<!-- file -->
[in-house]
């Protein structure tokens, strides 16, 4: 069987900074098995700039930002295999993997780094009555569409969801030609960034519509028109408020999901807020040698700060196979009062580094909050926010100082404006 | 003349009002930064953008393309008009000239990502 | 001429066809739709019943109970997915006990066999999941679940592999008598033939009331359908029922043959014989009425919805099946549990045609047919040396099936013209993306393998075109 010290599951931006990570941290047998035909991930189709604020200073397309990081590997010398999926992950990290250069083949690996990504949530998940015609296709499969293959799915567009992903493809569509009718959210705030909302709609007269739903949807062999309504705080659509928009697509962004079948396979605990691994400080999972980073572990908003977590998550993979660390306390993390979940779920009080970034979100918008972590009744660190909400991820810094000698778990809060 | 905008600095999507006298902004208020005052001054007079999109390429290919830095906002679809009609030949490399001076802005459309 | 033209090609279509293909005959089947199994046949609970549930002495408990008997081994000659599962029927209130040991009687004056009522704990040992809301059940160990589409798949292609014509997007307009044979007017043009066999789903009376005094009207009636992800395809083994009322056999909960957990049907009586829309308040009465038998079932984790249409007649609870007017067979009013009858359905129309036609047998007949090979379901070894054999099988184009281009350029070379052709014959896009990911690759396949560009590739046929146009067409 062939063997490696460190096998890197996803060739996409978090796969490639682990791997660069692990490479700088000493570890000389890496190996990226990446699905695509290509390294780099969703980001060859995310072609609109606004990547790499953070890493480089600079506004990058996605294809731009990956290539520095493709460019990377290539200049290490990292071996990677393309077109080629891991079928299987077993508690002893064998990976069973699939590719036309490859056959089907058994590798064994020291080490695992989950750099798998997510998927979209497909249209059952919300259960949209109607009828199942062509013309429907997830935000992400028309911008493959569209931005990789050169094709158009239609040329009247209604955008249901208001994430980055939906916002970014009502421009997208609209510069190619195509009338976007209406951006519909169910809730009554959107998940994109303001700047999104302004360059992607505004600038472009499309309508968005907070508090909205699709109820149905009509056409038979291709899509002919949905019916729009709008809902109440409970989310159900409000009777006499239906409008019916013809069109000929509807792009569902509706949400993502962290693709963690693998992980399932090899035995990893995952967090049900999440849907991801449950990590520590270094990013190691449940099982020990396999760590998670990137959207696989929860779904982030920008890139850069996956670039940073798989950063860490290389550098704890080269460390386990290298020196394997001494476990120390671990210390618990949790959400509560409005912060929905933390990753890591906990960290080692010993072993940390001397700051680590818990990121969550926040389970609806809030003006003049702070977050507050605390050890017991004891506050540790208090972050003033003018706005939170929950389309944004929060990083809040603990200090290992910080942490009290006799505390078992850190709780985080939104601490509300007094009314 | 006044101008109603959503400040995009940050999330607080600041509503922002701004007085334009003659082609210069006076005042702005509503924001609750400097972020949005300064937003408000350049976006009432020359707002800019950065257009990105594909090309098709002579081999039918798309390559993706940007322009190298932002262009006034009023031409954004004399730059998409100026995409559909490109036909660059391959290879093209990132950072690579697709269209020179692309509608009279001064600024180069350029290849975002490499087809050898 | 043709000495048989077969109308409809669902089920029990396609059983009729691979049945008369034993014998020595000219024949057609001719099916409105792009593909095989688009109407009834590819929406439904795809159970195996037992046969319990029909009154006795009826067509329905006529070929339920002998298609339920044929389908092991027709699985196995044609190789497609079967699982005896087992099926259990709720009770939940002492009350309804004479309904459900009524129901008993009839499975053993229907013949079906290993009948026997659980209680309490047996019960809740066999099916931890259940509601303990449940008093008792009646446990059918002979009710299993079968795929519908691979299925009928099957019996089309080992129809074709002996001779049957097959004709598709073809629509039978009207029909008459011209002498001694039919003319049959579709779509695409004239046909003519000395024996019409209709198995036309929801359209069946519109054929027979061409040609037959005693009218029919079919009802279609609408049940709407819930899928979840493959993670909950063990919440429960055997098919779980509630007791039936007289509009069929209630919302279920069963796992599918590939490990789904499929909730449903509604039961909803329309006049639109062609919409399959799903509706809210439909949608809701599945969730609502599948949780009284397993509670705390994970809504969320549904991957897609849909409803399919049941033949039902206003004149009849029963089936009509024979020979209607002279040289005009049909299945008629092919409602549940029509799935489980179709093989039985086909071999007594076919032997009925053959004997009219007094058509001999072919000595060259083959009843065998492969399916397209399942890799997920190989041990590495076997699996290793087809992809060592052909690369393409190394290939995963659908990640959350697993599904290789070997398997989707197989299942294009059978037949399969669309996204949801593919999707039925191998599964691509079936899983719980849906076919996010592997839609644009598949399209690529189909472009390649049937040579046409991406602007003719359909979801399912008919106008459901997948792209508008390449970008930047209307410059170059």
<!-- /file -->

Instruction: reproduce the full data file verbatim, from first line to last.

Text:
[in-house]
């Protein structure tokens, strides 16, 4: 069987900074098995700039930002295999993997780094009555569409969801030609960034519509028109408020999901807020040698700060196979009062580094909050926010100082404006 | 003349009002930064953008393309008009000239990502 | 001429066809739709019943109970997915006990066999999941679940592999008598033939009331359908029922043959014989009425919805099946549990045609047919040396099936013209993306393998075109 010290599951931006990570941290047998035909991930189709604020200073397309990081590997010398999926992950990290250069083949690996990504949530998940015609296709499969293959799915567009992903493809569509009718959210705030909302709609007269739903949807062999309504705080659509928009697509962004079948396979605990691994400080999972980073572990908003977590998550993979660390306390993390979940779920009080970034979100918008972590009744660190909400991820810094000698778990809060 | 905008600095999507006298902004208020005052001054007079999109390429290919830095906002679809009609030949490399001076802005459309 | 033209090609279509293909005959089947199994046949609970549930002495408990008997081994000659599962029927209130040991009687004056009522704990040992809301059940160990589409798949292609014509997007307009044979007017043009066999789903009376005094009207009636992800395809083994009322056999909960957990049907009586829309308040009465038998079932984790249409007649609870007017067979009013009858359905129309036609047998007949090979379901070894054999099988184009281009350029070379052709014959896009990911690759396949560009590739046929146009067409 062939063997490696460190096998890197996803060739996409978090796969490639682990791997660069692990490479700088000493570890000389890496190996990226990446699905695509290509390294780099969703980001060859995310072609609109606004990547790499953070890493480089600079506004990058996605294809731009990956290539520095493709460019990377290539200049290490990292071996990677393309077109080629891991079928299987077993508690002893064998990976069973699939590719036309490859056959089907058994590798064994020291080490695992989950750099798998997510998927979209497909249209059952919300259960949209109607009828199942062509013309429907997830935000992400028309911008493959569209931005990789050169094709158009239609040329009247209604955008249901208001994430980055939906916002970014009502421009997208609209510069190619195509009338976007209406951006519909169910809730009554959107998940994109303001700047999104302004360059992607505004600038472009499309309508968005907070508090909205699709109820149905009509056409038979291709899509002919949905019916729009709008809902109440409970989310159900409000009777006499239906409008019916013809069109000929509807792009569902509706949400993502962290693709963690693998992980399932090899035995990893995952967090049900999440849907991801449950990590520590270094990013190691449940099982020990396999760590998670990137959207696989929860779904982030920008890139850069996956670039940073798989950063860490290389550098704890080269460390386990290298020196394997001494476990120390671990210390618990949790959400509560409005912060929905933390990753890591906990960290080692010993072993940390001397700051680590818990990121969550926040389970609806809030003006003049702070977050507050605390050890017991004891506050540790208090972050003033003018706005939170929950389309944004929060990083809040603990200090290992910080942490009290006799505390078992850190709780985080939104601490509300007094009314 | 006044101008109603959503400040995009940050999330607080600041509503922002701004007085334009003659082609210069006076005042702005509503924001609750400097972020949005300064937003408000350049976006009432020359707002800019950065257009990105594909090309098709002579081999039918798309390559993706940007322009190298932002262009006034009023031409954004004399730059998409100026995409559909490109036909660059391959290879093209990132950072690579697709269209020179692309509608009279001064600024180069350029290849975002490499087809050898 | 043709000495048989077969109308409809669902089920029990396609059983009729691979049945008369034993014998020595000219024949057609001719099916409105792009593909095989688009109407009834590819929406439904795809159970195996037992046969319990029909009154006795009826067509329905006529070929339920002998298609339920044929389908092991027709699985196995044609190789497609079967699982005896087992099926259990709720009770939940002492009350309804004479309904459900009524129901008993009839499975053993229907013949079906290993009948026997659980209680309490047996019960809740066999099916931890259940509601303990449940008093008792009646446990059918002979009710299993079968795929519908691979299925009928099957019996089309080992129809074709002996001779049957097959004709598709073809629509039978009207029909008459011209002498001694039919003319049959579709779509695409004239046909003519000395024996019409209709198995036309929801359209069946519109054929027979061409040609037959005693009218029919079919009802279609609408049940709407819930899928979840493959993670909950063990919440429960055997098919779980509630007791039936007289509009069929209630919302279920069963796992599918590939490990789904499929909730449903509604039961909803329309006049639109062609919409399959799903509706809210439909949608809701599945969730609502599948949780009284397993509670705390994970809504969320549904991957897609849909409803399919049941033949039902206003004149009849029963089936009509024979020979209607002279040289005009049909299945008629092919409602549940029509799935489980179709093989039985086909071999007594076919032997009925053959004997009219007094058509001999072919000595060259083959009843065998492969399916397209399942890799997920190989041990590495076997699996290793087809992809060592052909690369393409190394290939995963659908990640959350697993599904290789070997398997989707197989299942294009059978037949399969669309996204949801593919999707039925191998599964691509079936899983719980849906076919996010592997839609644009598949399209690529189909472009390649049937040579046409991406602007003719359909979801399912008919106008459901997948792209508008390449970008930047209307410059170059």